School consolidation after district consolidation
Driscoll, L. (2008). M.A.S.S. Small and Rural School District Task Force report: The effectiveness, value, and importance of small school districts.Amherst, MA: Massachusetts Association of School Superintendents’ Small and Rural School District Task Force.
Report of the MASS Small and Rural School District Task Force to investigate the economic efficiency as well as student learning outcomes in small school districts.
Johnson, J. (2007). An investigation of school closures resulting from forced district reorganization in Arkansas. Washington, DC: Rural School and Community Trust.
Some policymakers and other advocates of reorganizing Arkansas’ public education system have insisted that the minimum district size requirements included in Act 60 and the district closings authorized under the Omnibus Education Act are aimed at closing school districts only, for the sake of “administrative” efficiency. They argue that the forced reorganization of districts is not intended to close schools. This analysis of the ways that reorganization has played out over the past two years strongly suggests otherwise.
Pros of consolidation
Stiefel, L., Iatarola, P., Fruchter, N., & Berne, R. (1998). The effects of size of student body on school costs and performance in New York City high schools. New York, NY: Institute for Education and Social Policy, New York University.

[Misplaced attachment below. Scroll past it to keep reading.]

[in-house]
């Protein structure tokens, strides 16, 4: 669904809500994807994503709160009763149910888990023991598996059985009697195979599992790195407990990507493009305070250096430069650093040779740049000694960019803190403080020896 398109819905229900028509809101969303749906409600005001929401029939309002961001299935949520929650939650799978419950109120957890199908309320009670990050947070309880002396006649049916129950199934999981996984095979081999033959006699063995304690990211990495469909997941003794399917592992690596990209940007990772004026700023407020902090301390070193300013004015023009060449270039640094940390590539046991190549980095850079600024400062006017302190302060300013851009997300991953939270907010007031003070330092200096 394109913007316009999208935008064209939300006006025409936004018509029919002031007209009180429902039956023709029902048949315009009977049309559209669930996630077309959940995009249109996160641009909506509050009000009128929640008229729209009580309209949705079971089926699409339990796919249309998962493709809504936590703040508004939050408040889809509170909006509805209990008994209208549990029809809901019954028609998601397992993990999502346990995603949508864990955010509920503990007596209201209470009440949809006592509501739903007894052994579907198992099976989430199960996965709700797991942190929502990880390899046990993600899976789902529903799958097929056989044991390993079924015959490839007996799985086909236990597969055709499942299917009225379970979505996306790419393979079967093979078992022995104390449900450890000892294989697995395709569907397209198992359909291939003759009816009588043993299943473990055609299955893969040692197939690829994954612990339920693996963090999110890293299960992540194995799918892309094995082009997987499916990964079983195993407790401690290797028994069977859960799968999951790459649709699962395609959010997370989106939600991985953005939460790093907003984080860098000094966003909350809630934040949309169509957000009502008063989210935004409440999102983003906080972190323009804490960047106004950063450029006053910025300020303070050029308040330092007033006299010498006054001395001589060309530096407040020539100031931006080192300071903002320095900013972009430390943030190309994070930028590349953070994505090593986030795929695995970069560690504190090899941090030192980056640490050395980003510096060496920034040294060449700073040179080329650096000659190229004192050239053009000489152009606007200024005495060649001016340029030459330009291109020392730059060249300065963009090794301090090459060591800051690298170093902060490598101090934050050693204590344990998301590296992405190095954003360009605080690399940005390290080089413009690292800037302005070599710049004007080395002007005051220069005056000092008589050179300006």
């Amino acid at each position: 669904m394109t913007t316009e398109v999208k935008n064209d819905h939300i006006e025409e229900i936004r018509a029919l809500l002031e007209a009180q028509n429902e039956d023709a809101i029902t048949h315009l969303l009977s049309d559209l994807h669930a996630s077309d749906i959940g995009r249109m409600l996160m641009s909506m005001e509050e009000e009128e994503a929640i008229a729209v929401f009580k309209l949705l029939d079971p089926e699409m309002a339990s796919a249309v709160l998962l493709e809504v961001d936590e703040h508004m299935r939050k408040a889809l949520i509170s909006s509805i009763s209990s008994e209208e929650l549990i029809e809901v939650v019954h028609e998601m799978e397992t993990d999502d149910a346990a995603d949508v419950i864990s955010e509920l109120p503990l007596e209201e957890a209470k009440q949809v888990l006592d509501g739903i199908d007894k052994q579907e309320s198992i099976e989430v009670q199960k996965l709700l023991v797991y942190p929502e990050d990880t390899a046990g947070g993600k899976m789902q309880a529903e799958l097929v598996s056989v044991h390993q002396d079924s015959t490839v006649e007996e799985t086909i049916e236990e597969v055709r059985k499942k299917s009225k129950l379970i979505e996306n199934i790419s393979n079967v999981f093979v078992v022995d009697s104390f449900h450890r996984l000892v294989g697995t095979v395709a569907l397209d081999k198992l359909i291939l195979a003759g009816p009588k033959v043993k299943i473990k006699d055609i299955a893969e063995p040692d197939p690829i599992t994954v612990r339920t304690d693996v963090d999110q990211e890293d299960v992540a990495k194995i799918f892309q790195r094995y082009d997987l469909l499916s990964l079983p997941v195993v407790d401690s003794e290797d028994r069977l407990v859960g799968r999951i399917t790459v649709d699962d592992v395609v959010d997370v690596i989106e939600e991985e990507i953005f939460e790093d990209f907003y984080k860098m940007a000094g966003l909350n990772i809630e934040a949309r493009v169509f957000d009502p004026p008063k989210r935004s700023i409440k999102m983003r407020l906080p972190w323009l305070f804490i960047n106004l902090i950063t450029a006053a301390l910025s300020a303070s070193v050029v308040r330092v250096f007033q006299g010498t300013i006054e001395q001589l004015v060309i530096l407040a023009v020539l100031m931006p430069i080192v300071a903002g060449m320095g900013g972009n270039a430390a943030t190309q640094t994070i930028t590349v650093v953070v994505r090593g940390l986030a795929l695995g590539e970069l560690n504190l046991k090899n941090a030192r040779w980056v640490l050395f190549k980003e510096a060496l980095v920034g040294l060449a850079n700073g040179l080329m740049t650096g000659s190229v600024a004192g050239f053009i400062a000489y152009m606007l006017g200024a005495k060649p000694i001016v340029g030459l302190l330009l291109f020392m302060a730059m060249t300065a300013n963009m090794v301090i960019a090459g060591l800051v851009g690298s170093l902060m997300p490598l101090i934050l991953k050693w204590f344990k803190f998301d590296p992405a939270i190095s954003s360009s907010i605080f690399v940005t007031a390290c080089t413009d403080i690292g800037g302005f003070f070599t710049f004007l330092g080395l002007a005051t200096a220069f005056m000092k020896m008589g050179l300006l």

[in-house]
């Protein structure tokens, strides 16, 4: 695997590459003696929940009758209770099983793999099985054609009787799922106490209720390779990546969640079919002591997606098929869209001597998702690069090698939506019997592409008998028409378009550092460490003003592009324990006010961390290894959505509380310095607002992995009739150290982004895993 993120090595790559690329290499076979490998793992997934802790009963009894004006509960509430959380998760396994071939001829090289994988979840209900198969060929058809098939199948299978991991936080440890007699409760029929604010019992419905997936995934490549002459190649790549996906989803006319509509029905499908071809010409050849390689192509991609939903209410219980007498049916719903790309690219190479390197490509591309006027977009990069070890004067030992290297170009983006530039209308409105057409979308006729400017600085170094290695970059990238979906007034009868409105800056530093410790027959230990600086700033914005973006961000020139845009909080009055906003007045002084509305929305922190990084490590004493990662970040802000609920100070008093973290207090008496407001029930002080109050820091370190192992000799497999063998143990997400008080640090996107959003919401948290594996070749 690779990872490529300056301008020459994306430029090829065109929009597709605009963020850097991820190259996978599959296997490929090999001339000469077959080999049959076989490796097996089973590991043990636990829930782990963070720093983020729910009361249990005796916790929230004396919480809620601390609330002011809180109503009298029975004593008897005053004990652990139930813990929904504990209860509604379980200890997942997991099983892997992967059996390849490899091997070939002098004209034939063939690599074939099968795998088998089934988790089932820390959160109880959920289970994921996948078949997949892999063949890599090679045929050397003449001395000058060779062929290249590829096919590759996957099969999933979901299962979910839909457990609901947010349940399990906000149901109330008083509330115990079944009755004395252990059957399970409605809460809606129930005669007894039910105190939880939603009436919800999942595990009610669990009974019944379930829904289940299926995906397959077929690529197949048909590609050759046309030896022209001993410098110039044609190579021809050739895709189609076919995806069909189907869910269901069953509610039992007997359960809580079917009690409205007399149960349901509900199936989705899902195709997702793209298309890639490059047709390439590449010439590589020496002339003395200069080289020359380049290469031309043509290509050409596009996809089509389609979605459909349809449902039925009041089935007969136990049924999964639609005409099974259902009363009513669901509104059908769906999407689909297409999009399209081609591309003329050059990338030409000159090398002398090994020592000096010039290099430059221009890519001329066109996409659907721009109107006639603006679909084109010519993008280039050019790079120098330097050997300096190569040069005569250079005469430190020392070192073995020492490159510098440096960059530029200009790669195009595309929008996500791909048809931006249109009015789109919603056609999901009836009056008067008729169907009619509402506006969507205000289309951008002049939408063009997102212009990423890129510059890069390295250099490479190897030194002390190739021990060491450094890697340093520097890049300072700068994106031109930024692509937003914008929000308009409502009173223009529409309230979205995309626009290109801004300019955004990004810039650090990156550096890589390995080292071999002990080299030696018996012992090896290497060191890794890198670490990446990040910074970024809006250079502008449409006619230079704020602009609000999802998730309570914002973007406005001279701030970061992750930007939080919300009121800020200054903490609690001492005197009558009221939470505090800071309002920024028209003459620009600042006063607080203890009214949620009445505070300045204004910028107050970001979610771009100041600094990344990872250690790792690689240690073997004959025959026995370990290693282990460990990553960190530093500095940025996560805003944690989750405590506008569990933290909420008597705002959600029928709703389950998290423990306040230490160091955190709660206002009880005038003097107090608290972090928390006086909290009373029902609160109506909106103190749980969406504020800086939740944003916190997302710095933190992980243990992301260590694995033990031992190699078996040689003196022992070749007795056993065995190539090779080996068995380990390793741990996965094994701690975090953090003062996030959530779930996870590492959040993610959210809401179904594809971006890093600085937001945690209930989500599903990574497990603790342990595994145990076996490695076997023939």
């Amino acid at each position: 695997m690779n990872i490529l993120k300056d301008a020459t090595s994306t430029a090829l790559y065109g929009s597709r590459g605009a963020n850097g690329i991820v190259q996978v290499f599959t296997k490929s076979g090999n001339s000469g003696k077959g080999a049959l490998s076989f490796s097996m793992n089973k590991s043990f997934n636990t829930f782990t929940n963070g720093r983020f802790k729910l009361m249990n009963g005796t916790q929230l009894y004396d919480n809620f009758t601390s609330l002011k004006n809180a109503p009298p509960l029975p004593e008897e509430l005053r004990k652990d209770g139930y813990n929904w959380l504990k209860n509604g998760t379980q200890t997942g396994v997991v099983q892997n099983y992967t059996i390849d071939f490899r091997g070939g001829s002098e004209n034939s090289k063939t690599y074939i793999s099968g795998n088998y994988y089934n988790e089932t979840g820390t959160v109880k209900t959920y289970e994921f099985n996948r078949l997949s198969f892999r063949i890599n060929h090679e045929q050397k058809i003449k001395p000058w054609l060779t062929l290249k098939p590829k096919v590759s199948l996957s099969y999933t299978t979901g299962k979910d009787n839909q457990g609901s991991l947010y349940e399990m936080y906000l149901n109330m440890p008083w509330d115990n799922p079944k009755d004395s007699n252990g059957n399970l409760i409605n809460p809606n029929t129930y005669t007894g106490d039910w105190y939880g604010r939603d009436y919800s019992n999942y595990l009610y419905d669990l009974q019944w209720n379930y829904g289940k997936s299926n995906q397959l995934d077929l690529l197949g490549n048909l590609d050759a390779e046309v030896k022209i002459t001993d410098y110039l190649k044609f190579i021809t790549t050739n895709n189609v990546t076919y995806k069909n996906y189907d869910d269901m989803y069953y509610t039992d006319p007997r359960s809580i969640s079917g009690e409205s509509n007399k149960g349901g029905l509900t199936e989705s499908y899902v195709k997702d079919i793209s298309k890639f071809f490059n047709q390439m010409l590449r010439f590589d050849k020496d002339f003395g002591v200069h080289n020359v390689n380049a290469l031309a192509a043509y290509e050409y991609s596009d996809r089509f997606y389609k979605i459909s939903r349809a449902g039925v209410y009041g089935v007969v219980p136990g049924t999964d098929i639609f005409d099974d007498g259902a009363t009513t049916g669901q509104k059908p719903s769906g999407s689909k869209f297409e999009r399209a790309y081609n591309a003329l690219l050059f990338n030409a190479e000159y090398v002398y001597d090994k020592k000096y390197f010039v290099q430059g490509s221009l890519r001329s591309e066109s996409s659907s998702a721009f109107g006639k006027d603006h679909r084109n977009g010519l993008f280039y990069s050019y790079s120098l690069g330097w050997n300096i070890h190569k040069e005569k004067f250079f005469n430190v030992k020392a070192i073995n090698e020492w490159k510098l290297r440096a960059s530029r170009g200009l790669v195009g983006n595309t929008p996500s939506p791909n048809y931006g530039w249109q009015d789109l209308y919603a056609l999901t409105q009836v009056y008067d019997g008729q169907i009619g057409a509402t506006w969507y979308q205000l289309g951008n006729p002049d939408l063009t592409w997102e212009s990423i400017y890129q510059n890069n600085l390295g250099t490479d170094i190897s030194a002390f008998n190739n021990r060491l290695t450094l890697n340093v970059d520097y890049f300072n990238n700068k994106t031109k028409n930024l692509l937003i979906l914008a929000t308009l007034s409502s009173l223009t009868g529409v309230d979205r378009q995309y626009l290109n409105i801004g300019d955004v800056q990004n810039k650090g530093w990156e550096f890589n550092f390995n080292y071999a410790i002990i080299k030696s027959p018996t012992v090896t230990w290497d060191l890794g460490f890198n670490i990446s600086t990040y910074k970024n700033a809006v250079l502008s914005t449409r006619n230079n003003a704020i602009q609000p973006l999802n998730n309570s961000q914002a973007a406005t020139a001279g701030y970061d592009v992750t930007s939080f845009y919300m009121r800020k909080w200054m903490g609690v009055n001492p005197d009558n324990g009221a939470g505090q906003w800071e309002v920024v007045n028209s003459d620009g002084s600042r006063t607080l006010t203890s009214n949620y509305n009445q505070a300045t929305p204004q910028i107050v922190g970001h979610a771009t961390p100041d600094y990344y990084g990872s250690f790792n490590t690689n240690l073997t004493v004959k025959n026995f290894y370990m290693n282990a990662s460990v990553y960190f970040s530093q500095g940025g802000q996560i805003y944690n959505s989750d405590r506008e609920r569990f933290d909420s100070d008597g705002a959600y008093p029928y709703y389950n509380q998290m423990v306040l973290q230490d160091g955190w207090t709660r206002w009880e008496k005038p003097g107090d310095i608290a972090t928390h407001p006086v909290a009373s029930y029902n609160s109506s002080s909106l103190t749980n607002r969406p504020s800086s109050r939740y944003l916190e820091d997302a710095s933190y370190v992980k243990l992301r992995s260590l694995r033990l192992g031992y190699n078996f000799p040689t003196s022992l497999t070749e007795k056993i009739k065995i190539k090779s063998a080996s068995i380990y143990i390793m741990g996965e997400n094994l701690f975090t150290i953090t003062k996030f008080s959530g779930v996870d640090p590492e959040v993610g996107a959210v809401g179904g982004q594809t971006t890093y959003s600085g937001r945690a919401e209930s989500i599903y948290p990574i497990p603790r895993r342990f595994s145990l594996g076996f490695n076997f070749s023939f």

Available from: http://files.eric.ed.gov/fulltext/ED420464.pdf
Small size is often cited by reformers and parents as the key ingredient necessary to create an effective learning environment. In New York City, the new public secondary schools have consistently smaller numbers of students than most existing high schools. The literature is unambiguous that smaller schools show better outputs than schools of other sizes, but is less clear about the relationship of school size and costs. This report analyzes the relationship between size of student body and school costs and performance in New York City public high schools, using Board of Education school-level data (1995-96) on budgeted expenditures, student characteristics, and performance. Of 201 secondary schools and programs in the Board’s database, 133 were included in the analysis; excluded entries did not serve all grades 9-12, served very specialized populations, or lacked information on necessary variables. The schools were categorized as small (less than 600 students), smaller medium (600-1,200), larger medium (1,200-2,000), and large (over 2,000). Results indicate that the size of the student body was an important factor in relation to costs and outputs. Although small academic schools had somewhat higher costs per student., their much higher graduation rates and lower dropout rates produced among the lowest cost per graduate in the New York City system.